British Columbia

Viaduct removal to be discussed at Vancouver city council in October

After years of mulling, Vancouver city council will consider next month whether to remove the Georgia and Dunsmuir viaducts.

'These decisions have to be made now,' says Vancouver city councillor Geoff Meggs

The City of Vancouver is considering removing the raised Dunsmuir and Georgia Viaducts and replacing them with a network and streets and parks.

Vancouver city council will consider the future of the Georgia and Dunsmuir viaducts next month after years of mulling the removal of the elevated arteries into downtown, said Coun. Geoff Meggs.

City staff will present a report in late October recommending the viaducts be removed, and replaced with an enhanced ground-level street network, park, and residential development, Meggs said.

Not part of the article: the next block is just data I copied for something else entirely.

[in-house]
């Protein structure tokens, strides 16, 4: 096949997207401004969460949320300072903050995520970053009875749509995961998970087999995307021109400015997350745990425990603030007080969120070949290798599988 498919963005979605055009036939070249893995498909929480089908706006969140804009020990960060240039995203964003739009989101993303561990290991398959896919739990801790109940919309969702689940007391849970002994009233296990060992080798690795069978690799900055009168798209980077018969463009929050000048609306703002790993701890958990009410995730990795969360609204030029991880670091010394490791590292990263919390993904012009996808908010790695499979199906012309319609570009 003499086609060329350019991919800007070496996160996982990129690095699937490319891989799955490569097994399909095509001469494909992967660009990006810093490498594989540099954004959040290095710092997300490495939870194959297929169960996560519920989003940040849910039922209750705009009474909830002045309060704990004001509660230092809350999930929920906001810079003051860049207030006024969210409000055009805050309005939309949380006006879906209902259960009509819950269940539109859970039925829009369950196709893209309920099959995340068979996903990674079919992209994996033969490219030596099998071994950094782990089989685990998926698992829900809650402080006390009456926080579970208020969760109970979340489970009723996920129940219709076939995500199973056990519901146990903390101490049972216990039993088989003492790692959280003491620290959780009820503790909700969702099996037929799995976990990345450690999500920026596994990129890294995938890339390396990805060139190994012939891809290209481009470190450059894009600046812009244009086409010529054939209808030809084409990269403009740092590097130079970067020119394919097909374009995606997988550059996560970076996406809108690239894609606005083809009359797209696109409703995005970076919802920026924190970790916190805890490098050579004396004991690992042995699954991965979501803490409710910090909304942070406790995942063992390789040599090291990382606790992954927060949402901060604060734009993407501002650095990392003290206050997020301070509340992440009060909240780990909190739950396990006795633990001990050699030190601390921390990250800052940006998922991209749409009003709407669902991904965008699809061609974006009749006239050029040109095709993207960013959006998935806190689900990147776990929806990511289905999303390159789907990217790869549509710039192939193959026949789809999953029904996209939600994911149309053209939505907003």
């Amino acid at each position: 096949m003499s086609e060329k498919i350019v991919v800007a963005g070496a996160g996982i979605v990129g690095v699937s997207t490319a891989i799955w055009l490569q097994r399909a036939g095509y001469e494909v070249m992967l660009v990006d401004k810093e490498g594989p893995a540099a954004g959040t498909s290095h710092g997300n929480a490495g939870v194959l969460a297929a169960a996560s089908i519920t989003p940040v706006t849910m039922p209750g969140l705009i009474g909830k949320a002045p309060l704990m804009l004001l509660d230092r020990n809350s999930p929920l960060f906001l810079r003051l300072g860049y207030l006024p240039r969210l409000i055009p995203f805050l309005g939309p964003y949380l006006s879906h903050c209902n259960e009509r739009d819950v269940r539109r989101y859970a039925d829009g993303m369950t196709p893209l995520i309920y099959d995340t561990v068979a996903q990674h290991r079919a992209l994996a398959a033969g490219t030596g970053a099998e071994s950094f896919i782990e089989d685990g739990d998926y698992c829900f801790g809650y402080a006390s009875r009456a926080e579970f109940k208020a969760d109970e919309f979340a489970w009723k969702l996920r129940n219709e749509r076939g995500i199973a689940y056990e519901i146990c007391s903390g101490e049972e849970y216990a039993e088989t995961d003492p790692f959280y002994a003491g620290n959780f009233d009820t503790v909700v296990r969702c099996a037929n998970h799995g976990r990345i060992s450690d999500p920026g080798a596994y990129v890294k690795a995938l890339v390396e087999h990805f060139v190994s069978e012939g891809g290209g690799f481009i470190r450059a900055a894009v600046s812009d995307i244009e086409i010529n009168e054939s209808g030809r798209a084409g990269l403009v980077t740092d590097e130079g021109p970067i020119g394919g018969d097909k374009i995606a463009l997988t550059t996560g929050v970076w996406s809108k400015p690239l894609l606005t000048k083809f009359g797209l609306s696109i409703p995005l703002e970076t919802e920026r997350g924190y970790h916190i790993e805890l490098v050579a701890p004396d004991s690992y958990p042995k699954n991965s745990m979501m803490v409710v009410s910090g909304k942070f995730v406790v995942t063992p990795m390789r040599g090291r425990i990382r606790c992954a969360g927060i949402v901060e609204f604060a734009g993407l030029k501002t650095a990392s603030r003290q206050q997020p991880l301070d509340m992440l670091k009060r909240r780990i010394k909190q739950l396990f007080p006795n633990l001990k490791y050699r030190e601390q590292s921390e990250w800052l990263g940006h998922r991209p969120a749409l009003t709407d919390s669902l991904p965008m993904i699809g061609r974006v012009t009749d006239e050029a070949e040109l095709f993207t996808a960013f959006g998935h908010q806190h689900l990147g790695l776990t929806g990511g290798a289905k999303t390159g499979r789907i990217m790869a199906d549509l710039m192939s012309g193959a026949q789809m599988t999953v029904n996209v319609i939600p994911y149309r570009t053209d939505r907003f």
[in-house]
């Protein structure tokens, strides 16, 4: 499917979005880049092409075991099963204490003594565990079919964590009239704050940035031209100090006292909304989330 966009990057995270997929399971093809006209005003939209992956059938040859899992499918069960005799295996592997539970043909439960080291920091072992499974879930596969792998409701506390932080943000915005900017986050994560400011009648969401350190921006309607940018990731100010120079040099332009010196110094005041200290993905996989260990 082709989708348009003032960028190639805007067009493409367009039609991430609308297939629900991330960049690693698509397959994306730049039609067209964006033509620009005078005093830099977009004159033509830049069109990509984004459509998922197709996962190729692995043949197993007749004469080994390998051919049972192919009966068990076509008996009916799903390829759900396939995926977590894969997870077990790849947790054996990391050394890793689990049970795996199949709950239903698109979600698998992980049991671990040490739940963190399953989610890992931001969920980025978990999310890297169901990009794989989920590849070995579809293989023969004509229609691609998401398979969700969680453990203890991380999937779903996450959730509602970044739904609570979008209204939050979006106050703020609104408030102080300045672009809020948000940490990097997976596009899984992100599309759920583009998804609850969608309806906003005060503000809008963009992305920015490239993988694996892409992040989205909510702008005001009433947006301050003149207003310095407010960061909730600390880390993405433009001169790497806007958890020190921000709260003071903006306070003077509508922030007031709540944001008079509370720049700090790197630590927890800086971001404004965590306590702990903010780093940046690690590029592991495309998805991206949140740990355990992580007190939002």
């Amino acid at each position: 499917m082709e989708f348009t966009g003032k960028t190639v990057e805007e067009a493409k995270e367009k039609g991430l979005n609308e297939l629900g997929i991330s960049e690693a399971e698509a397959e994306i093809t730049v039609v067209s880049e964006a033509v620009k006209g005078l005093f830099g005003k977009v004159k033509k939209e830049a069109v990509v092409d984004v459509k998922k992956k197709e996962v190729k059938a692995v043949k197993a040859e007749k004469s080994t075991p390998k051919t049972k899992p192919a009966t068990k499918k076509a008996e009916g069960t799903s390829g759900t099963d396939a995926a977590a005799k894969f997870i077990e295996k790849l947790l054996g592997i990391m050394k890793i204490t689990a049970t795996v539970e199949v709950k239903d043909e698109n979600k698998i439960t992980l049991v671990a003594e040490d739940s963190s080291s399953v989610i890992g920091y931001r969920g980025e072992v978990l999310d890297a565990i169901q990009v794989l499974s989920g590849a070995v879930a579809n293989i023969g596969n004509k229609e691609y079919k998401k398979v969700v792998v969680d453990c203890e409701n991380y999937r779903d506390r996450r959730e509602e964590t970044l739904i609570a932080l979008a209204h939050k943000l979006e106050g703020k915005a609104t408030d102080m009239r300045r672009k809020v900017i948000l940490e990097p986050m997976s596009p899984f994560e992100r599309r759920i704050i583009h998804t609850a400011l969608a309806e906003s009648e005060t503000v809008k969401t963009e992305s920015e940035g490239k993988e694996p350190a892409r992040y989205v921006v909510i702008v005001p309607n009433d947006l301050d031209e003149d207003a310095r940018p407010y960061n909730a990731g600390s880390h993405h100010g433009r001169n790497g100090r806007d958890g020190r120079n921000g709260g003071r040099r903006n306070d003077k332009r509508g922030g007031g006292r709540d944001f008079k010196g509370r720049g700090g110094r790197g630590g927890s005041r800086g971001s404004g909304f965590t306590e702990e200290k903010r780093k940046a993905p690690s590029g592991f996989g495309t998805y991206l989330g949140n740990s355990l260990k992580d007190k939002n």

Meggs made the comments at an event to update Vision Vancouver supporters on civic issues.

"We really are deciding now how we want this neighbourhood to look for ... 100 years."

The viaducts, which connect downtown to East Vancouver, were built as part of a planned freeway in the 1960s, that was eventually defeated by public opposition.

Meggs and Vision Vancouver have discussed removing the viaducts for at least five years. The councilor said staff heard widespread public support for the idea at over 50 meetings this summer.

"These decisions have to be made now, it's time."

NPA Coun. George Affleck said he will be waiting to see the cost of the proposal, and its impact on traffic.

"It can't cost taxpayers any extra money. So the money that comes from redevelopment of the site there will have to cover the cost of the dismantling of the viaducts," said Affleck.

"Second, I don't want to see traffic slowed down in any capacity."

The city staff report is expected to be presented to council in late October.

With files from Kirk Williams


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